The sad truth is that we likely have understated just how dire our economic situation is, and will become.
Here's a good piece about the coming debt iceberg that involves our newly acquired government-owned auto companies.
Make no mistake, these companies are still on life support. The CBO expects that the lion's share of the government's losses on TARP will come, not from anything the Bush administration did, but from the Obama administration's decision to bail out the automakers and to a lesser extent, its bailout of homeowners. It seems that a big chunk of our cost may come from picking up the gold plated pensions . . . "Cadillac Plans", if you will . . . of the automakers. And lest you think I'm picking on unions over management, it was management that used the UAW as a prop to extract these gargantuan sums from the pockets of innocent taxpayers.
And if that's not enough, here's an article about how several states have fared with their state-run health care plans.
Defenders of the program argue that it's not really a budget buster because the state's budget was already in trouble. But for those worried about ObamaCare's potential effects on the federal budget, that's hardly comforting. The Congressional Budget Office (CBO) has warned that, without significant change, the U.S. fiscal situation is "unsustainable," with publicly held debt likely to reach a potentially destabilizing 90 percent of GDP by 2020. Democrats managed to get the CBO to score ObamaCare as a net reduction in the deficit, but those projections are tremendously uncertain at best. As Alan Greenspan warned last weekend, if the CBO's estimates are wrong, the consequences could be "severe".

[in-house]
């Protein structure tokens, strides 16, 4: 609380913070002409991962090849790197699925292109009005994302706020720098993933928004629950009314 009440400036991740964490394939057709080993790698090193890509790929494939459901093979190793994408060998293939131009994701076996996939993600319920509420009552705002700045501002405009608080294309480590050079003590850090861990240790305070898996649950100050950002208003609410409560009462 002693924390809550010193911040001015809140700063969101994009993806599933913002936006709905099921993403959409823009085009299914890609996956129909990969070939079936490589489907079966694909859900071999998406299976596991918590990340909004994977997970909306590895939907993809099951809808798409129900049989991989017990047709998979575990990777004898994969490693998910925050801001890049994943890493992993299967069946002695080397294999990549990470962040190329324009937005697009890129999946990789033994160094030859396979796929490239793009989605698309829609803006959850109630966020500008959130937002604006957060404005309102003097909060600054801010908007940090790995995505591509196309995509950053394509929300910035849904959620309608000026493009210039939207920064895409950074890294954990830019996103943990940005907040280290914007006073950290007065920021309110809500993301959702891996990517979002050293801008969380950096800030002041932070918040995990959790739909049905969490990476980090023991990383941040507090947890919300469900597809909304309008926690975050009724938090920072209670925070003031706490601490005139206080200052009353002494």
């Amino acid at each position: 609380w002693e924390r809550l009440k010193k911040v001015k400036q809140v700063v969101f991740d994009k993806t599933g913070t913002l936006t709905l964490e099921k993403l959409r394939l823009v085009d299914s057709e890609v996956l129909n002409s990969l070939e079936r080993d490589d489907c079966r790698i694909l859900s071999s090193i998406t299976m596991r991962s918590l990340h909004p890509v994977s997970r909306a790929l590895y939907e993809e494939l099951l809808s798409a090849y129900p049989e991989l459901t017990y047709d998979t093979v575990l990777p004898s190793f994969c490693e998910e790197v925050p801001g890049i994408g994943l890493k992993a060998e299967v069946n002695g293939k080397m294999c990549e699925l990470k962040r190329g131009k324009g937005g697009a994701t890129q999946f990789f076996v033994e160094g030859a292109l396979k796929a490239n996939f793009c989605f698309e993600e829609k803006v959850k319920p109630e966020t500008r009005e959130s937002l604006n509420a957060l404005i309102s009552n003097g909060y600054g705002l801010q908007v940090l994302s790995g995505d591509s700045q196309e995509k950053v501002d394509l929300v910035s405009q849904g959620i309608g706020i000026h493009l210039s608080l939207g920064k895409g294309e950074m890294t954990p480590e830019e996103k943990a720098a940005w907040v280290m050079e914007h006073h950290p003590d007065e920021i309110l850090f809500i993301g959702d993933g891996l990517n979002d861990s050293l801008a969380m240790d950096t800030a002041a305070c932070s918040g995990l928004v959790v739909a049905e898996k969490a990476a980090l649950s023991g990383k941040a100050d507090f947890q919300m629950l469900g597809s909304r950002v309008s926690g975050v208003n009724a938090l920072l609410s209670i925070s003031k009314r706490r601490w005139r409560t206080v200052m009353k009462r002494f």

The history of health coverage expansion should make us worry. If ObamaCare's actual fiscal effects look anything like previous efforts to expand health coverage, the federal budget is in for a world of hurt.
This is irresponsible government spending on such a massive scale that there simply is no historical precedent. “Trillions” have supplanted “Billions”, even as unemployment continues to rise.
What we are seeing is no less political malpractice, and those that have brought us to this point seem oblivious to the mortal wound that may well have inflicted upon the economic health of our republic.
We are being destroyed from within, and being made increasingly more vulnerable from without.
Personally, I look to the future with mounting dread.